Where we blog about wellness, fitness & more

Stupid medicine includes old advertisement from the 1800s for sasparilla as a cure-all.
Claimed to be an effective remedy for scrofulous disorders and a variety of other ailments. A sickly woman, seated in a chair, being served Ayer's Sarsaparilla. Also shown in this outdoor scene are two children, a dog, and another woman.

‘Stupid Medicine’ Catches On: The Causes and Effect of Medical Overtreatment

Claimed to be an effective remedy for scrofulous disorders and a variety of other ailments. A sickly woman, seated in a chair, being served Ayer's Sarsaparilla. Also shown in this outdoor scene are two children, a dog, and another woman.

“Thousands of Americans undergo disc removal or spinal fusion each year, despite limited evidence that either surgical procedure is more effective than non-operative therapy in providing long-term pain relief or improved function. And for patients with the typical wear-and-tear osteoarthritis of the knee, physical therapy proves as successful as the commonly performed arthroscopic surgery.”

Sounds like the type of thing that Dr. Bill Booker would say. Well, it’s a quote out of Forbes magazine, and it appears that Dr. Booker isn’t the only one interested in lifting the veil off Stupid Medicine.

Forbes explains that it has been a long, slow slog toward the culture of overtreatment and overprescription. But we’ve arrived. And this is why stupid medicine has become so prevalent, and why we need a gut check.

How Overtreatment Has Led to Stupid Medicine

People are busy. People dislike having to make schedule changes. People like fast solutions. People want to swallow a pill and be done with their pain. People are persuaded by big pharmaceutical campaigns and expensive university hospitals to believe they house all the answers.

Medical providers like to give people what they think they want. Medical providers are learned professionals. Medical providers make aggressive suggestions. Medical providers offer “definitive” answers. Medical providers benefit financially from an insurance system that pays out according to the action taken, not the solution found.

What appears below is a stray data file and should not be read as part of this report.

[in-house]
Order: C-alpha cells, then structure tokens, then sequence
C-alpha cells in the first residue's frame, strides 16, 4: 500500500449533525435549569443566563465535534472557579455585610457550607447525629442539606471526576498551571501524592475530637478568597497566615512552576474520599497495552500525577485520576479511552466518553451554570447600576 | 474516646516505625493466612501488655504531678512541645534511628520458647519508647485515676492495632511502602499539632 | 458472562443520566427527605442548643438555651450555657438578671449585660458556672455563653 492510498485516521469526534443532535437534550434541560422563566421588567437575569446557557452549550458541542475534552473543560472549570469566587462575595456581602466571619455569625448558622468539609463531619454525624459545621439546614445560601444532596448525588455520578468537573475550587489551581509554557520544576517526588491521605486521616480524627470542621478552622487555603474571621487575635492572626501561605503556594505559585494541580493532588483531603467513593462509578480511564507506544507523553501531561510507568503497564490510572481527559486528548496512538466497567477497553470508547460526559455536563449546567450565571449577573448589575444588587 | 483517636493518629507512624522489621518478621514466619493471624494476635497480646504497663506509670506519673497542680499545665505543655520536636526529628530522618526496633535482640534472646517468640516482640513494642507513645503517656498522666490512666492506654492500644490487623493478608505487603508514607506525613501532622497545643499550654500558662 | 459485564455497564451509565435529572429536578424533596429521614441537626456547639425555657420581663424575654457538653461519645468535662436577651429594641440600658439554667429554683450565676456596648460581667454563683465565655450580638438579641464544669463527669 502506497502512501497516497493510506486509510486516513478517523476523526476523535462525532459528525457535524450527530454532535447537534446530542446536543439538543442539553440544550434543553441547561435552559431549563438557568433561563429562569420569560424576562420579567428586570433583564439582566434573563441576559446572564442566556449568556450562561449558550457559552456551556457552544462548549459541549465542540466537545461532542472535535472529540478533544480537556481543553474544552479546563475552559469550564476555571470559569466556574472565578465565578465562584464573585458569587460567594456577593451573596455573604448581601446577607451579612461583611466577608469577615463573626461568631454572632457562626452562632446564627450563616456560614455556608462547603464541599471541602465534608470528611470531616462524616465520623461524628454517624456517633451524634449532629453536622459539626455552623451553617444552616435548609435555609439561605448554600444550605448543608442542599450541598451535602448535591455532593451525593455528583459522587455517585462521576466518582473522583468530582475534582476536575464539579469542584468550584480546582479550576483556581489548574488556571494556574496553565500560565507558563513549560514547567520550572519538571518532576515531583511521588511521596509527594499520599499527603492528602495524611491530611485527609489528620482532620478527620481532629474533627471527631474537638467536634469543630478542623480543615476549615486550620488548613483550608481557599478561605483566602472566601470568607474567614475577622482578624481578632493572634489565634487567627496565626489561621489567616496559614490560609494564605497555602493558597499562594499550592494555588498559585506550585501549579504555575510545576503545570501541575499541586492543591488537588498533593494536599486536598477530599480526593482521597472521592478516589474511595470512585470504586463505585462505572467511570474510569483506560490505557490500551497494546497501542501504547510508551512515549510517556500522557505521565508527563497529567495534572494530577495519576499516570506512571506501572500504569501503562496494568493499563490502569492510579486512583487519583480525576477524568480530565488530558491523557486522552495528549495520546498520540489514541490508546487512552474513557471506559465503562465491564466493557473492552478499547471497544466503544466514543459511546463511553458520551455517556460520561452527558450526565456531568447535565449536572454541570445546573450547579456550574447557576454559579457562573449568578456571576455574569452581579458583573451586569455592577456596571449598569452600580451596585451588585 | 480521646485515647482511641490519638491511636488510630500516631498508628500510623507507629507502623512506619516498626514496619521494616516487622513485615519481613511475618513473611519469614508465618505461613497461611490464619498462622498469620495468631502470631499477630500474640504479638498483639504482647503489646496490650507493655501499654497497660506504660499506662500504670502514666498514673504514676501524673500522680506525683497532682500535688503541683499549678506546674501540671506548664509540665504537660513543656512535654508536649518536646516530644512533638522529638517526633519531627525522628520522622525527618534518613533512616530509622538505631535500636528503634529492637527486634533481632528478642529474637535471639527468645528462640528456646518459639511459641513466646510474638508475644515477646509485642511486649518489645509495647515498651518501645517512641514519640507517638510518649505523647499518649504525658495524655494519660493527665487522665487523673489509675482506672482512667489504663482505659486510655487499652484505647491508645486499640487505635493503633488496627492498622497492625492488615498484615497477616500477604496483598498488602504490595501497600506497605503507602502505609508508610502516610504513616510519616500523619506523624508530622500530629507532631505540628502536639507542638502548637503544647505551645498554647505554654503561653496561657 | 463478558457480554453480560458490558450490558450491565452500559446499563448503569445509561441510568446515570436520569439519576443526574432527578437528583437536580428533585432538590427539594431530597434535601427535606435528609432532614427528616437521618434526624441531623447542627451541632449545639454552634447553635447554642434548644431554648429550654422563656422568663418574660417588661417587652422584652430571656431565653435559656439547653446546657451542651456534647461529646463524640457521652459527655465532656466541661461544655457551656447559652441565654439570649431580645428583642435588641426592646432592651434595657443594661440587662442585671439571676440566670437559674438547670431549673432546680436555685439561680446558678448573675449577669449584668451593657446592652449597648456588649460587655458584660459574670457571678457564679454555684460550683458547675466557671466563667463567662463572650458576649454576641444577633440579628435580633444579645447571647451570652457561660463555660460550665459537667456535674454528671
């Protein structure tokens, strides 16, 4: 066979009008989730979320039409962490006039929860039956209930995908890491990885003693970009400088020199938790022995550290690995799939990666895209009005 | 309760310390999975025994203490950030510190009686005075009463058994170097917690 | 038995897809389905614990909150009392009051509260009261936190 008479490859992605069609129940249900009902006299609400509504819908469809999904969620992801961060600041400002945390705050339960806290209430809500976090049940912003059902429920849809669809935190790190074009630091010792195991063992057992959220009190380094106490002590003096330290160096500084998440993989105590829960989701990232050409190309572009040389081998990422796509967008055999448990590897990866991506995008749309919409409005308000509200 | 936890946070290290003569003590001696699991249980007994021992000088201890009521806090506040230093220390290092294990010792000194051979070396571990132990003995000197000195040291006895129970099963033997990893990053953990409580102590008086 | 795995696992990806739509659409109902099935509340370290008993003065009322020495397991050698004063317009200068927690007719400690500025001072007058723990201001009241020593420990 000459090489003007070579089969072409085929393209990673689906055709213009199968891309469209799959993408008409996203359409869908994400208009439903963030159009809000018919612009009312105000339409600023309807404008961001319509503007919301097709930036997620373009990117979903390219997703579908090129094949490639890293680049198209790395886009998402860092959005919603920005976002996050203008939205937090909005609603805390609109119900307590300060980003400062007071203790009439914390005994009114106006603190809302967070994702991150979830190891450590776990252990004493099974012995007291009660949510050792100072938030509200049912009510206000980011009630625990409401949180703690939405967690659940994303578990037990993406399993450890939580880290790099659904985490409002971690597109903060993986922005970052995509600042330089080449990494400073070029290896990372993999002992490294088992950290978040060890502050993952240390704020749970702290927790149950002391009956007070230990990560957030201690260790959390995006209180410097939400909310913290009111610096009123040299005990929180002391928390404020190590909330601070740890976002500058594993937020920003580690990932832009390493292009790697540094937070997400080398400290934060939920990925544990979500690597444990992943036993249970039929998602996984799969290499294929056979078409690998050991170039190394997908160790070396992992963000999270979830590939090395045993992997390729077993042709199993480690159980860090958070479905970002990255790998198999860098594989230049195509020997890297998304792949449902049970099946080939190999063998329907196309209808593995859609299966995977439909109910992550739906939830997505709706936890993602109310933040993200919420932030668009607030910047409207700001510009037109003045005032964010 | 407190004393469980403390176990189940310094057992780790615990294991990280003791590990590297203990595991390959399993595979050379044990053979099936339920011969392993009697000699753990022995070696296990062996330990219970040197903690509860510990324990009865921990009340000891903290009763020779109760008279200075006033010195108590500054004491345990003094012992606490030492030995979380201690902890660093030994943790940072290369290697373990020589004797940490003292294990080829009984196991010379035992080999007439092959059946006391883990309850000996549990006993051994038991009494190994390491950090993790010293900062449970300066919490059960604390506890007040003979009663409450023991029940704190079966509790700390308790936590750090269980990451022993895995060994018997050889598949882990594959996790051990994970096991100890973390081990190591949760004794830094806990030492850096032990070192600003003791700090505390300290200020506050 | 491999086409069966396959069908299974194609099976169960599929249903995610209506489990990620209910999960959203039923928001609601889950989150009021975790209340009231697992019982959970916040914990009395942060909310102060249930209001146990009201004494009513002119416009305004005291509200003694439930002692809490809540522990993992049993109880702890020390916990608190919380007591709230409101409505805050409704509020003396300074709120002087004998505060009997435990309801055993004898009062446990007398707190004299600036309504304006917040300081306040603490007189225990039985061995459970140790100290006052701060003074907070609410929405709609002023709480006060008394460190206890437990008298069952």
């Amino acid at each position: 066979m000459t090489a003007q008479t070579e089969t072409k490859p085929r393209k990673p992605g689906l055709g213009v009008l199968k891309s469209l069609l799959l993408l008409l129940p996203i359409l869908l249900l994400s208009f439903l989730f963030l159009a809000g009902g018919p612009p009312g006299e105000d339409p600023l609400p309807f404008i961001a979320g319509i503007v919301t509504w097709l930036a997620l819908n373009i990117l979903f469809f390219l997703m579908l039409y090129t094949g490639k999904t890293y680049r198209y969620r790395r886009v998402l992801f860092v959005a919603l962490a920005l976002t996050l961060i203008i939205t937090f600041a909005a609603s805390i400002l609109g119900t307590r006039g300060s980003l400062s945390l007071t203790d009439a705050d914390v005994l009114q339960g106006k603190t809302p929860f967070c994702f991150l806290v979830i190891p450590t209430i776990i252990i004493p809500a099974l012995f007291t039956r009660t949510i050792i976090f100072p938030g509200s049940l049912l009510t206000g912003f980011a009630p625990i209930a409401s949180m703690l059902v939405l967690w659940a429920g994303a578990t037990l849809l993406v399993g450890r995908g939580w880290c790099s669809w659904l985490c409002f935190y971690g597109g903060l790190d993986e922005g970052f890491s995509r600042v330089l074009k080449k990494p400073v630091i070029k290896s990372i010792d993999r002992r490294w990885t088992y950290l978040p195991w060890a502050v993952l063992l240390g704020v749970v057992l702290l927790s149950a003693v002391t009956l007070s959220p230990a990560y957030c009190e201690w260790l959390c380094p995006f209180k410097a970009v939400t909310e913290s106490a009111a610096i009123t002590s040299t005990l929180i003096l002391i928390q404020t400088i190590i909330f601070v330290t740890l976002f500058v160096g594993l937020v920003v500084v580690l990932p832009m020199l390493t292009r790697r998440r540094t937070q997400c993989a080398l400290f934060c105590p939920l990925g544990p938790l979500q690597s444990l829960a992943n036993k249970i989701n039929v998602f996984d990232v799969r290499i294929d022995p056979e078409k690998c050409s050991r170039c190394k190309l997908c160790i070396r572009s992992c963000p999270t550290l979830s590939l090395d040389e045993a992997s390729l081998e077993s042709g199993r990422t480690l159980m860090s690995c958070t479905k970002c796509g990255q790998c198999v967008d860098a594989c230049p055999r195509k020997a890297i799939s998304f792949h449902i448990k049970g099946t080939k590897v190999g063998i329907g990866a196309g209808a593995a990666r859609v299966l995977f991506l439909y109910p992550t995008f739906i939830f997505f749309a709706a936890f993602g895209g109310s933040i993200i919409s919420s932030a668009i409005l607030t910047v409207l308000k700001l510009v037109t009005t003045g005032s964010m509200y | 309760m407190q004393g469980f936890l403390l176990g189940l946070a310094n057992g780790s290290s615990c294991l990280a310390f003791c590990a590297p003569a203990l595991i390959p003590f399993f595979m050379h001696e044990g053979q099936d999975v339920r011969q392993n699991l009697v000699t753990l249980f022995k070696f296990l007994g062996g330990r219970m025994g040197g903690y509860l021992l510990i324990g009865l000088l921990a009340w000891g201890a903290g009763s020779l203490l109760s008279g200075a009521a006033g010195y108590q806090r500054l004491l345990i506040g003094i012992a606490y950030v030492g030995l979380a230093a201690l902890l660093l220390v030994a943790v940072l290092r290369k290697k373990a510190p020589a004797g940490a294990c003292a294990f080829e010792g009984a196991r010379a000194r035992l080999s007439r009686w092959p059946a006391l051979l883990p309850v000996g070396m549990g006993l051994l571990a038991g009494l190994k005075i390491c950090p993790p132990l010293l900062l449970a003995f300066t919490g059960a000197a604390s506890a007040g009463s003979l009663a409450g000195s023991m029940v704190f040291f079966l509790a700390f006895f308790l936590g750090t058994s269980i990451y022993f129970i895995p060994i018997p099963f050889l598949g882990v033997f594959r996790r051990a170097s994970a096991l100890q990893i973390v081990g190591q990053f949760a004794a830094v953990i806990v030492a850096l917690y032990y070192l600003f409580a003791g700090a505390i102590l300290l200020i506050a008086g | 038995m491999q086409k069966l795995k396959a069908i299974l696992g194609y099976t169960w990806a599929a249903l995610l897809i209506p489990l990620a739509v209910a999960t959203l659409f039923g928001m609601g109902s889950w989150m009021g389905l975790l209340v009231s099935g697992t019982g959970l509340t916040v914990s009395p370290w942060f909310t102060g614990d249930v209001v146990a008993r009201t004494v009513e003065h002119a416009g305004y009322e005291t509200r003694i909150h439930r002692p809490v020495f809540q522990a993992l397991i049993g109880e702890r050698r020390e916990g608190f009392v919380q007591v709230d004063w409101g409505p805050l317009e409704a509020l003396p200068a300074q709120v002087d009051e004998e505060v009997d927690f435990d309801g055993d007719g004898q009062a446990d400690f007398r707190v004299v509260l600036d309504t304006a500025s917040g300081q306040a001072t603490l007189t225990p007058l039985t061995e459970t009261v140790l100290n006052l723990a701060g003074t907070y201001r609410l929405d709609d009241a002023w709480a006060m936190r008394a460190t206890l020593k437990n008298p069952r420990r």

Providers want to be seen as problem solvers. Patients want their problems solved — quickly. There’s no crime in it. It’s human nature. And as Dr. Robert Pearl describes in the Forbes article, when all other instincts fail, we love to suspend disbelief.

“Psychological studies reveal that a powerful anecdote can be much more influential than data. Doctors and patients remember the one patient in a thousand for whom a routine examination found something unexpected. Meantime, they overlook the 999 for whom it made no difference and led to unnecessary tests and procedures.”

But while our reflex is to go for the “quick fix” over our intuition or discipline, in the long run, the quick fix is rarely the lasting answer.

There must be a better way, right?

Now, we’ve heard the doctors object to the description of some of their work as “stupid medicine,” and admittedly, not every illness will be cured through investment in personal wellness.

But listening to one’s body and providing it a healthy lifestyle can make the qualitative difference. Indeed, ample evidence shows that many problems dealt with through standard medical practice can otherwise be resolved by less invasive though equally assertive treatments — manipulation of the body’s joints, muscles, and natural chemistry; adjustments to diet and exercise; ongoing effort on the part of patients to follow the regimens they know work.

The staff at Capitol Rehab of Arlington can help with the first two alternatives. The doctors and physical therapists continuously educate themselves on new studies and therapies, and are committed to finding techniques that don’t merely address the symptoms, but achieve solutions to prevent problems from returning.

The last alternative depends on a patient’s commitment to his or her own long-term well-being and a willingness to commit to nonmedical paths to recovery. The side effect is less spending, less medicating, and fewer treatments. Seems like a great return on the investment.

And it can be done by committing to a few key behaviors:

— Eat well

— Hydrate a lot

— Take multivitamins

— Exercise regularly (and it doesn’t have to be high-intensity)

— Share the company of others

— Get enough sleep

— Breathe deeply

And include a combination of the following:

— Massage

— Chiropractic care

— Acupuncture

— Yoga


So before you run to the doctor because you think you have a chronic condition requiring surgery or drugs, take a deep breath, and consider the alternative. Making simple adjustments can save you time, money, worry, pain, and prevent stupid medicine.

Leave a Comment

Your email address will not be published.